Mining the possibilities
If you think all mining engineers talk about is drilling, digging, testing and processing, then you haven’t met the new generation of engineers graduating from UBC.
Established nearly a century ago, the Department of Mining Engineering at UBC—renamed as the Norman B. Keevil Institute of Mining Engineering in 2006—has been educating mining engineers who now work for many of the 1,200 global mineral exploration companies based in British Columbia. Dozens of alumni have held leadership positions in local and international mining companies, with hundreds more in charge of various aspects of daily operations.
But in recent years, the program—and its graduates—has become increasingly known for its multidisciplinary approach to natural resources extraction, and for highlighting neglected issues such as the use of mercury in artisanal mining.
“There has been a change of focus in our department over the past 15 years,” says Bern Klein, head of the Keevil Institute. “Many of our graduate students have come from non-engineering disciplines, and some have done research that focus on social, health or other non-technical issues, which have also been integrated into our undergraduate curriculum.”
Mining engineering head Bern Klein (left) and Mongolian PhD student Zorig Davaanyam
Jeffrey Selder, who came to pursue a Master’s degree at the Keevil Institute bringing 20 years of mining industry experience, says his involvement in the Global Mercury Project (GMP), spearheaded by Prof. Marcello Veiga, exposed him to the plight of 15 million artisanal miners who use mercury to extract gold, resulting in serious long term health effects. The experience challenged many of his assumptions around mining.
“When I met Marcello in 2001, he was a voice in the wilderness when he discussed sustainability-related issues in the mining industry,” Selder recalls. “These issues weren’t seen as belonging to the process of engineering a mine development. Then gradually, more and more engineers within the industry began saying ‘we won’t be able to successfully develop certain mining projects without addressing what Marcello is talking about—namely environmental issues and social, political and human rights issues surrounding projects.”
Now a project manager at Tetra Tech Mining and Minerals, a publicly traded company of 13,000 employees, Selder says the “social license to operate” has become increasingly important in launching new mining sites, referring to the acceptance from local communities of both the mining company and its proposed projects.
“It takes a lot of IQ from the engineering and science side to develop a mine,” says Selder, who has worked on designing mines for medium and large-scale operations in Peru, Brazil and Chile—areas where mismanagement of social issues by a mining company could increase costs and delay or jeopardize projects. “But it takes an equal amount of emotional intelligence—or EQ—at the corporate level to actually get the mine built and in operation, because you have to navigate some tough cultural challenges. This is a more intangible process.
“For example, a mine may not seem technically challenging on paper, however there may be archaeological sites nearby that require careful attention, or a community of artisanal miners already living and working on a project,” Selder adds. “All the engineering in the world won’t guarantee success if you can’t get buy-in from the local community and government, and convince shareholders that the mine will operate sustainably and without jeopardizing human rights and the environment.”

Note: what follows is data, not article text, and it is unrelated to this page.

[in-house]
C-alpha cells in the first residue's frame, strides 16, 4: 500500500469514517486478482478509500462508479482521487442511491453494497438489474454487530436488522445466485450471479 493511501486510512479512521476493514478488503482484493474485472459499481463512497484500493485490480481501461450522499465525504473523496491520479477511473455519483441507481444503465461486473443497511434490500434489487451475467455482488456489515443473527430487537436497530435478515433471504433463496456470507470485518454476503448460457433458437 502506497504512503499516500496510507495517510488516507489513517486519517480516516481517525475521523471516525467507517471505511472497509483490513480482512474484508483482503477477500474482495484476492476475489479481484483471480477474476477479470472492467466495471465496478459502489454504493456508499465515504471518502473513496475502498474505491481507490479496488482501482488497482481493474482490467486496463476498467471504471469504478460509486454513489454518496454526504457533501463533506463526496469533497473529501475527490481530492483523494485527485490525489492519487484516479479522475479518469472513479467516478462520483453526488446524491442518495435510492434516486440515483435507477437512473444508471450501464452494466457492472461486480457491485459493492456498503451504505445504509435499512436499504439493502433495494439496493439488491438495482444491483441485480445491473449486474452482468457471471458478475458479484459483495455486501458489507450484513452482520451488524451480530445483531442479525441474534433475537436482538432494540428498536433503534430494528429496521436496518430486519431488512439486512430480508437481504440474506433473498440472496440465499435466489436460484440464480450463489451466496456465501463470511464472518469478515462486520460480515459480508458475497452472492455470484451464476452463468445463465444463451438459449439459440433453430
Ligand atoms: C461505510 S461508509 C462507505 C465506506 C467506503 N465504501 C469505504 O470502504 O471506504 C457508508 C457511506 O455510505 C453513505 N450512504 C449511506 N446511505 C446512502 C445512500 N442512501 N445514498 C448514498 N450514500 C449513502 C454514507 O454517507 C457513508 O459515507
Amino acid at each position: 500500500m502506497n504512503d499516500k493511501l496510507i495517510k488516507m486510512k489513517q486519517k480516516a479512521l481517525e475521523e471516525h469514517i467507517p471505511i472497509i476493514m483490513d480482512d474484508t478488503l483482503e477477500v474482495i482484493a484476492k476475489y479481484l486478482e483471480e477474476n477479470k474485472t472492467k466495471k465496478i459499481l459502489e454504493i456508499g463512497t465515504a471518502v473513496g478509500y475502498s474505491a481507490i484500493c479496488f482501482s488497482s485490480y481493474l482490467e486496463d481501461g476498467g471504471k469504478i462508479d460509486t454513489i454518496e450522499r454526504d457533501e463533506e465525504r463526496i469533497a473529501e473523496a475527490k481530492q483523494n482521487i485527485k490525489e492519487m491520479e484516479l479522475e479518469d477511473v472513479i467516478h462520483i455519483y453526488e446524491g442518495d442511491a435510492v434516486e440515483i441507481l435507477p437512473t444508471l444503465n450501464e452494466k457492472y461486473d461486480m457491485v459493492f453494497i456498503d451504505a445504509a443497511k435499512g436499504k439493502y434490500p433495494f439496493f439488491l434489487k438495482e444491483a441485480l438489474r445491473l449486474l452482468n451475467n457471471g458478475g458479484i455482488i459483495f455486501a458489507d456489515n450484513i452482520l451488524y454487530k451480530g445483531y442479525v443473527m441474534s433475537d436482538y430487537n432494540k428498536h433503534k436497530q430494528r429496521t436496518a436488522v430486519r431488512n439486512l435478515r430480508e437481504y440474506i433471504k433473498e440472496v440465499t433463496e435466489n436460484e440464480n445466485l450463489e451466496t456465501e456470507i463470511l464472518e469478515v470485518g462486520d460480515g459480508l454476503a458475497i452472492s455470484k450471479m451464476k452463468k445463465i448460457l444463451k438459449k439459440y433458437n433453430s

Costa credits her ability to influence corporate policy partly to her time at the Keevil Institute: “I have an understanding of both the technical and social issues and risks associated with the business, and can communicate well with engineers and other mining professionals.
“In one of our sites, which is approaching closure, my focus has been largely in working with local staff and others in planning and implementing key steps to ensure that a long-lasting, positive socio-economic legacy is left when it is time for us to permanently close that operation,” she continues.
“The work has been extremely rewarding. It is absolutely wonderful to know that you can make a difference in an organization and on the way it interacts with society.
“This is particularly amazing in mining because what we do impacts so many lives—and our accomplishments often mean improved conditions and opportunities for so many people.”
The unique expertise in social responsibility and industry influence of the Keevil Institute was instrumental in its bid to establish and operate (in partnership with Simon Fraser University’s Beedie School of Business) the Canadian International Institute for Extractive Industries and Development (CIIEID), with a $25-million grant from the Canadian International Development Agency.
“Our approach—perhaps typical of engineers—has always been to not only study the social science and anthropology around mining, but to apply what we learn and create sound policies and change mining practices,” says Veiga. “The CIIEID will allow us to assist with new mining operations in developing countries so they not only reap the economic benefit of their resources but create value to the communities.”
Engineers are in a unique position to establish best practices in a place like Mongolia—one of the most highly anticipated new mining areas, says UBC Asian Studies Prof. Julian Dierkes, an expert in mining regulation in the country (see sidebar).
“We are extremely fortunate that our colleagues in mining are concerned with the social and political impact of mining while also deploying their technical expertise.”
Words by Brian Lin, with files from Erinrose Handy. Article originally published in UBC Reports.